The delivery device can also include an imaging material. The imaging material can be present in the body member, or, in preparations that include a polymeric matrix, can be present within the matrix of polymeric material along with bioactive agent. The imaging materials can facilitate medical imaging of the device once implanted. Medical imaging materials are well known. Exemplary imaging materials include paramagnetic material, such as nanoparticular iron oxide, Gd, or Mn, a radioisotope, and non-toxic radio-opaque markers (for example, cage barium sulfate and bismuth trioxide). Radiopacifiers (such as radio opaque materials) can be included in any fabrication method or absorbed into or sprayed onto the surface of part or all of the implant. The degree of radiopacity contrast can be altered by controlling the concentration of the radiopacifier within or on the implant. Common radio opaque materials include barium sulfate, bismuth subcarbonate, and zirconium dioxide. Other radio opaque materials include cadmium, tungsten, gold, tantalum, bismuth, platinum, iridium, and rhodium. In some embodiments, iodine can be employed for both its radiopacity and antimicrobial properties. This can be useful for detection of medical devices that are implanted in the body (that are emplaced at the treatment site) or that travel through a portion of the body (that is, during implantation of the device). Paramagnetic resonance imaging, ultrasonic imaging, x-ray means, fluoroscopy, or other suitable detection techniques can detect medical devices including these materials. In another example, microparticles that contain a vapor phase chemical can be used for ultrasonic imaging. Useful vapor phase chemicals include perfluorohydrocarbons, such as perfluoropentane and perfluorohexane, which are described in U.S. Patent No. 5,558,854 (Issued 24 September, 1996); other vapor phase chemicals useful for ultrasonic imaging can be found in U.S. Patent No. 6,261,537 (Issued 17 July, 2001). In some aspects of the invention, bioactive agent is present in a polymeric matrix. The polymeric matrix can either be biostable (non-degradable within the body) or degradable. A composition can be prepared that includes a polymeric material with a selected amount of bioactive agent. The composition is then added to the inner space of the device to form a zone of a polymeric matrix with bioactive agent. Bioactive agent is released through the apertures from the polymeric matrix following implantation of the device within a subject.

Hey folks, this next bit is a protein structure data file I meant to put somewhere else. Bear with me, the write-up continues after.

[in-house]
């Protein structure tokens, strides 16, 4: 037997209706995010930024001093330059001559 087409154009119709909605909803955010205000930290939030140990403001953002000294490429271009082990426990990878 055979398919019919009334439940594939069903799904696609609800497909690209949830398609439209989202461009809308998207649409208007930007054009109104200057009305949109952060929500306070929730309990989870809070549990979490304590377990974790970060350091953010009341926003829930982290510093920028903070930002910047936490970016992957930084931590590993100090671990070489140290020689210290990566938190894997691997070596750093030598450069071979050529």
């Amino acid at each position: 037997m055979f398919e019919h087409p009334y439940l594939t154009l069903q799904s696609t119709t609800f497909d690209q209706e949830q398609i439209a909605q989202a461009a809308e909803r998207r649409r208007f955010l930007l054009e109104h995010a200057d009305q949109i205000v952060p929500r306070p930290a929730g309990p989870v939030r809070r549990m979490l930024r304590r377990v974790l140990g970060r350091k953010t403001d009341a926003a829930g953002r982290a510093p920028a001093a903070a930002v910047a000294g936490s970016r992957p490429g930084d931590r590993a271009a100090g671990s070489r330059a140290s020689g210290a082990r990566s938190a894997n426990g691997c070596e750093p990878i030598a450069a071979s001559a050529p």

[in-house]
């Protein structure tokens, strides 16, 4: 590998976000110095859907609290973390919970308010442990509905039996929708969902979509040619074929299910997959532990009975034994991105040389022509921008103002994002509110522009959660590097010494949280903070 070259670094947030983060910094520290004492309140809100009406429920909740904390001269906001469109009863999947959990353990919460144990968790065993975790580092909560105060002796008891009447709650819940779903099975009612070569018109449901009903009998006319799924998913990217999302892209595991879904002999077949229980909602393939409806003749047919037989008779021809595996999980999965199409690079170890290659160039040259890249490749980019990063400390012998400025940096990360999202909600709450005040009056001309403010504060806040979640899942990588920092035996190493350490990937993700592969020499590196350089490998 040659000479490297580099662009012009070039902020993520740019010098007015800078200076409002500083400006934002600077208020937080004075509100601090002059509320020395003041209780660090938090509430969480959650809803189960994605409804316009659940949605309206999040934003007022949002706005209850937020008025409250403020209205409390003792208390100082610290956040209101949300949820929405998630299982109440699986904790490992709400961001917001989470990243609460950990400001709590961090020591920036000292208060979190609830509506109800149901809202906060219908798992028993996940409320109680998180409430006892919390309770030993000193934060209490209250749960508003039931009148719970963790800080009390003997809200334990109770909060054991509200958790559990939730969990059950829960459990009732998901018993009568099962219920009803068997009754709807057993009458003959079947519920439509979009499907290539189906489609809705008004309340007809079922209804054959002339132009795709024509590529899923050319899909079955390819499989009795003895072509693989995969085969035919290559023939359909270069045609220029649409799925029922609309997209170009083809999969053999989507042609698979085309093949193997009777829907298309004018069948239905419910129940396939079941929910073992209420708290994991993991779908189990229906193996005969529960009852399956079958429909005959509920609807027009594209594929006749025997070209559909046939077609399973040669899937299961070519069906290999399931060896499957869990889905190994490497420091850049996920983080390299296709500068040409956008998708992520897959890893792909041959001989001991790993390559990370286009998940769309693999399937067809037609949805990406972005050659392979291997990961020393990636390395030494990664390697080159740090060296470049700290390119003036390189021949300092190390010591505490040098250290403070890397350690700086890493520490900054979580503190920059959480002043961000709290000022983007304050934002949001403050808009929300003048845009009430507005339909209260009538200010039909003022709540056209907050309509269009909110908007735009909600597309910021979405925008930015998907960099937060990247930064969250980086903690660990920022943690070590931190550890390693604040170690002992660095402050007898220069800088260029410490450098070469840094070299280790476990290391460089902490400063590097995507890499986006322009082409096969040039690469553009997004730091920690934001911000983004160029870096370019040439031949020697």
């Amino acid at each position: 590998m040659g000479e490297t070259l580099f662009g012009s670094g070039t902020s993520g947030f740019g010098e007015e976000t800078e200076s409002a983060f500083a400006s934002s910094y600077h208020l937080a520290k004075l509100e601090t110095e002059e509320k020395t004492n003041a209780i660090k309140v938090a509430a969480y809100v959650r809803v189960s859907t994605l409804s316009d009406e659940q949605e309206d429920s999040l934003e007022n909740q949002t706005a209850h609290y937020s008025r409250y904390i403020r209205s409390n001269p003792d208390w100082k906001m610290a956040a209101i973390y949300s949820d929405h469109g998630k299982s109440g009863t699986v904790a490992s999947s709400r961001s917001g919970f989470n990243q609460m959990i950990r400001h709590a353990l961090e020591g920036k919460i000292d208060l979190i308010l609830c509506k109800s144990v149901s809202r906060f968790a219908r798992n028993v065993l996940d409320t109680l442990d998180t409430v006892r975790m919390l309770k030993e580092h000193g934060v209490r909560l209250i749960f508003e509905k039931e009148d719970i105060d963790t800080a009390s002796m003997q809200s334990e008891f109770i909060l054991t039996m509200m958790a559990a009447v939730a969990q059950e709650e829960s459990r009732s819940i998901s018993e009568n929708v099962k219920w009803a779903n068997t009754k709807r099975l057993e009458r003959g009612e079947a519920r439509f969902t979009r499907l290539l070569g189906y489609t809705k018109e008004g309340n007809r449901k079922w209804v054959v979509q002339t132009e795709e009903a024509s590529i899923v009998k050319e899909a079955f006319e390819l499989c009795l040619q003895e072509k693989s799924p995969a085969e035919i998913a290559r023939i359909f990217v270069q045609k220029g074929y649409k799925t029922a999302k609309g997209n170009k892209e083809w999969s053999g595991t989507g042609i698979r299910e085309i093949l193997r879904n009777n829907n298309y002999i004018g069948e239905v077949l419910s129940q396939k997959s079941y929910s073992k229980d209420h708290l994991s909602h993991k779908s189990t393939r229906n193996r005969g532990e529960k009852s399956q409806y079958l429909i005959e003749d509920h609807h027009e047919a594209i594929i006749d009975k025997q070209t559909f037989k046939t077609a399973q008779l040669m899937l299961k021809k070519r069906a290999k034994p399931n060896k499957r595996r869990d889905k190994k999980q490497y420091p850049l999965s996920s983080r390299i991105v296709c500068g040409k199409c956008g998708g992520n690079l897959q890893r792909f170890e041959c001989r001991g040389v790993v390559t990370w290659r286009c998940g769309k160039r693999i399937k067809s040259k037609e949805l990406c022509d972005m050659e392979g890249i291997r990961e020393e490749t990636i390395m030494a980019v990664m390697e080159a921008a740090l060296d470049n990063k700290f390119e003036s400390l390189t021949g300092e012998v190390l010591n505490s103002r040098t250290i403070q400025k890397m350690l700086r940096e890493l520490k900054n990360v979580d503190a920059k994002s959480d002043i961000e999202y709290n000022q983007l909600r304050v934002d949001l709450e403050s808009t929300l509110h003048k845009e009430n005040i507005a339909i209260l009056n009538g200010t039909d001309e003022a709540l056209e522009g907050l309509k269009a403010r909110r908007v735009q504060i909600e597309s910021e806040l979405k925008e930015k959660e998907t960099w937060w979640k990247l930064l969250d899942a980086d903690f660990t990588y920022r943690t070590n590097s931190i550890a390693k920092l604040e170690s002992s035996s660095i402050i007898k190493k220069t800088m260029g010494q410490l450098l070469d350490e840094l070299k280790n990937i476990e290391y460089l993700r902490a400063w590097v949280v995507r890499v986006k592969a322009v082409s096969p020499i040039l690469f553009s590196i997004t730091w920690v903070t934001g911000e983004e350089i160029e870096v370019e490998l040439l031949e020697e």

A polymeric matrix with bioactive agent can be formed in the inner space of the device using a biostable polymer. Exemplary biostable polymers include, but are not limited to, polymers of acrylates, vinyl polymers (such as ethylene vinyl acetates), urethanes, ethylene-based polymers (such as ethylene terephthalates and ethylene oxide), and silicones. Biostable polymers can be permeable to the bioactive agent, which can be released by diffusion through the polymeric matrix, and out of the aperture set of the device. In some cases poly(ethylene-co-vinyl acetate) is used to form the biostable matrix within the delivery device.